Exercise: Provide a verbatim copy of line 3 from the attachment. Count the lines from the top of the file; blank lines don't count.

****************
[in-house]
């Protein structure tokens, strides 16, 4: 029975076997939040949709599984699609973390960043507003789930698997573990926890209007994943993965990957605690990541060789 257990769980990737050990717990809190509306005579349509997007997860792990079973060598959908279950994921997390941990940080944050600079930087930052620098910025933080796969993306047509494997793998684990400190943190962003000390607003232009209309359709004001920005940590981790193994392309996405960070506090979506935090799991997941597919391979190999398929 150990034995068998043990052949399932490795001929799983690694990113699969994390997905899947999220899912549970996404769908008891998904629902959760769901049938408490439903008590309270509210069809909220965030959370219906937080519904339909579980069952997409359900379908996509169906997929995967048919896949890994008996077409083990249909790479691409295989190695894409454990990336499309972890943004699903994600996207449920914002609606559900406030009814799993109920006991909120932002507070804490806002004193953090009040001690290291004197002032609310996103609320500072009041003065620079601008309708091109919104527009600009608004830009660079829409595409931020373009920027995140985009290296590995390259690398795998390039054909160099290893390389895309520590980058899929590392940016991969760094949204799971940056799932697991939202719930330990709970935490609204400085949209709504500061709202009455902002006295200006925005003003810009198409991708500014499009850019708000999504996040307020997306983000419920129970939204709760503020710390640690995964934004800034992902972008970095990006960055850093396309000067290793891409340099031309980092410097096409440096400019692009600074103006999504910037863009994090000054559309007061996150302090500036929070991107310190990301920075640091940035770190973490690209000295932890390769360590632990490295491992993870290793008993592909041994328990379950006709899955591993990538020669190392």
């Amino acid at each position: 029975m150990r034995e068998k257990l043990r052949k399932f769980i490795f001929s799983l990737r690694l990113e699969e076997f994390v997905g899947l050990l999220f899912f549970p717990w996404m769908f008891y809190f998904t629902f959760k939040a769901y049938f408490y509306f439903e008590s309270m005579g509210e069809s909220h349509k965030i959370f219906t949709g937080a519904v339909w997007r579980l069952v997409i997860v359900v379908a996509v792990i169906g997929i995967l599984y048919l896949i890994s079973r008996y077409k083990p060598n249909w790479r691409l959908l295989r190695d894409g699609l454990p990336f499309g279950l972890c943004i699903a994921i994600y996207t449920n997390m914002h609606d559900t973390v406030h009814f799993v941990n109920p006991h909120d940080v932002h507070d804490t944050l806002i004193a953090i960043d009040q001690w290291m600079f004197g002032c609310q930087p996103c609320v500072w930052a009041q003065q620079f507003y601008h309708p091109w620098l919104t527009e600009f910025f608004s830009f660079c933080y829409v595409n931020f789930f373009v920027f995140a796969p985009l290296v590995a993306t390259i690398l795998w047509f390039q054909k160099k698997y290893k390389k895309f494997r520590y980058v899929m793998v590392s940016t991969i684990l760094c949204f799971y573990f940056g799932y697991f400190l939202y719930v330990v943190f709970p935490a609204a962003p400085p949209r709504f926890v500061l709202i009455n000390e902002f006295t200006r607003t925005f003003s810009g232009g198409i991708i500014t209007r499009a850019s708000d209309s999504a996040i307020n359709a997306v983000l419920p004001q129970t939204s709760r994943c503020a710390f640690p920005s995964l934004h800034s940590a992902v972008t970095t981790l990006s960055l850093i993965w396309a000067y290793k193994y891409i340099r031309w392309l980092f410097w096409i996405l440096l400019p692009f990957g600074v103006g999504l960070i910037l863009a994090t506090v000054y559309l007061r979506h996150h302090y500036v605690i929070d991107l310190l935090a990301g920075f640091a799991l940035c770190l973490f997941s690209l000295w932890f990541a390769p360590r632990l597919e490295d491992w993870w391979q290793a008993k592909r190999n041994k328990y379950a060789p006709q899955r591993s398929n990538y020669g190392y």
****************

């Amino acid at each position: 029975m150990r034995e068998k257990l043990r052949k399932f769980i490795f001929s799983l990737r690694l990113e699969e076997f994390v997905g899947l050990l999220f899912f549970p717990w996404m769908f008891y809190f998904t629902f959760k939040a769901y049938f408490y509306f439903e008590s309270m005579g509210e069809s909220h349509k965030i959370f219906t949709g937080a519904v339909w997007r579980l069952v997409i997860v359900v379908a996509v792990i169906g997929i995967l599984y048919l896949i890994s079973r008996y077409k083990p060598n249909w790479r691409l959908l295989r190695d894409g699609l454990p990336f499309g279950l972890c943004i699903a994921i994600y996207t449920n997390m914002h609606d559900t973390v406030h009814f799993v941990n109920p006991h909120d940080v932002h507070d804490t944050l806002i004193a953090i960043d009040q001690w290291m600079f004197g002032c609310q930087p996103c609320v500072w930052a009041q003065q620079f507003y601008h309708p091109w620098l919104t527009e600009f910025f608004s830009f660079c933080y829409v595409n931020f789930f373009v920027f995140a796969p985009l290296v590995a993306t390259i690398l795998w047509f390039q054909k160099k698997y290893k390389k895309f494997r520590y980058v899929m793998v590392s940016t991969i684990l760094c949204f799971y573990f940056g799932y697991f400190l939202y719930v330990v943190f709970p935490a609204a962003p400085p949209r709504f926890v500061l709202i009455n000390e902002f006295t200006r607003t925005f003003s810009g232009g198409i991708i500014t209007r499009a850019s708000d209309s999504a996040i307020n359709a997306v983000l419920p004001q129970t939204s709760r994943c503020a710390f640690p920005s995964l934004h800034s940590a992902v972008t970095t981790l990006s960055l850093i993965w396309a000067y290793k193994y891409i340099r031309w392309l980092f410097w096409i996405l440096l400019p692009f990957g600074v103006g999504l960070i910037l863009a994090t506090v000054y559309l007061r979506h996150h302090y500036v605690i929070d991107l310190l935090a990301g920075f640091a799991l940035c770190l973490f997941s690209l000295w932890f990541a390769p360590r632990l597919e490295d491992w993870w391979q290793a008993k592909r190999n041994k328990y379950a060789p006709q899955r591993s398929n990538y020669g190392y």